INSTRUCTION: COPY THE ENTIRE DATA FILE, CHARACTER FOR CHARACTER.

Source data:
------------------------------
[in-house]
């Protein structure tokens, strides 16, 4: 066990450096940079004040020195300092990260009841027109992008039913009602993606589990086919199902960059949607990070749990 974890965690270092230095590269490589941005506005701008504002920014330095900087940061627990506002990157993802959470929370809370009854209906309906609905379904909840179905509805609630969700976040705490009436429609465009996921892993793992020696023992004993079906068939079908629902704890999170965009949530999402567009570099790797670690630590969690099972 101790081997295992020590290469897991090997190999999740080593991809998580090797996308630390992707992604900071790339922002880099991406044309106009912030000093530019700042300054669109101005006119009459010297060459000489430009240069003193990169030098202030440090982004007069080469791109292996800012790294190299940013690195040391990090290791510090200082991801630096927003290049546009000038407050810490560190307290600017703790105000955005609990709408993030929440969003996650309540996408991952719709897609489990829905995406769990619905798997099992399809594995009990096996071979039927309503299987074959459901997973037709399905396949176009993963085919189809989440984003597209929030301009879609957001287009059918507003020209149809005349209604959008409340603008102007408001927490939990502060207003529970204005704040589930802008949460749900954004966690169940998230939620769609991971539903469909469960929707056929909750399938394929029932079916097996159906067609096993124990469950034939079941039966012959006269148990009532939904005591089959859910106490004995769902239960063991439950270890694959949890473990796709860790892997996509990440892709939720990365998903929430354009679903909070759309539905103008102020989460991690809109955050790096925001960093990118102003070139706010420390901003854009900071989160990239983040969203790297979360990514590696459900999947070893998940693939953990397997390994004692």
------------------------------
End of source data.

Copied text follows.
[in-house]
């Protein structure tokens, strides 16, 4: 066990450096940079004040020195300092990260009841027109992008039913009602993606589990086919199902960059949607990070749990 974890965690270092230095590269490589941005506005701008504002920014330095900087940061627990506002990157993802959470929370809370009854209906309906609905379904909840179905509805609630969700976040705490009436429609465009996921892993793992020696023992004993079906068939079908629902704890999170965009949530999402567009570099790797670690630590969690099972 101790081997295992020590290469897991090997190999999740080593991809998580090797996308630390992707992604900071790339922002880099991406044309106009912030000093530019700042300054669109101005006119009459010297060459000489430009240069003193990169030098202030440090982004007069080469791109292996800012790294190299940013690195040391990090290791510090200082991801630096927003290049546009000038407050810490560190307290600017703790105000955005609990709408993030929440969003996650309540996408991952719709897609489990829905995406769990619905798997099992399809594995009990096996071979039927309503299987074959459901997973037709399905396949176009993963085919189809989440984003597209929030301009879609957001287009059918507003020209149809005349209604959008409340603008102007408001927490939990502060207003529970204005704040589930802008949460749900954004966690169940998230939620769609991971539903469909469960929707056929909750399938394929029932079916097996159906067609096993124990469950034939079941039966012959006269148990009532939904005591089959859910106490004995769902239960063991439950270890694959949890473990796709860790892997996509990440892709939720990365998903929430354009679903909070759309539905103008102020989460991690809109955050790096925001960093990118102003070139706010420390901003854009900071989160990239983040969203790297979360990514590696459900999947070893998940693939953990397997390994004692």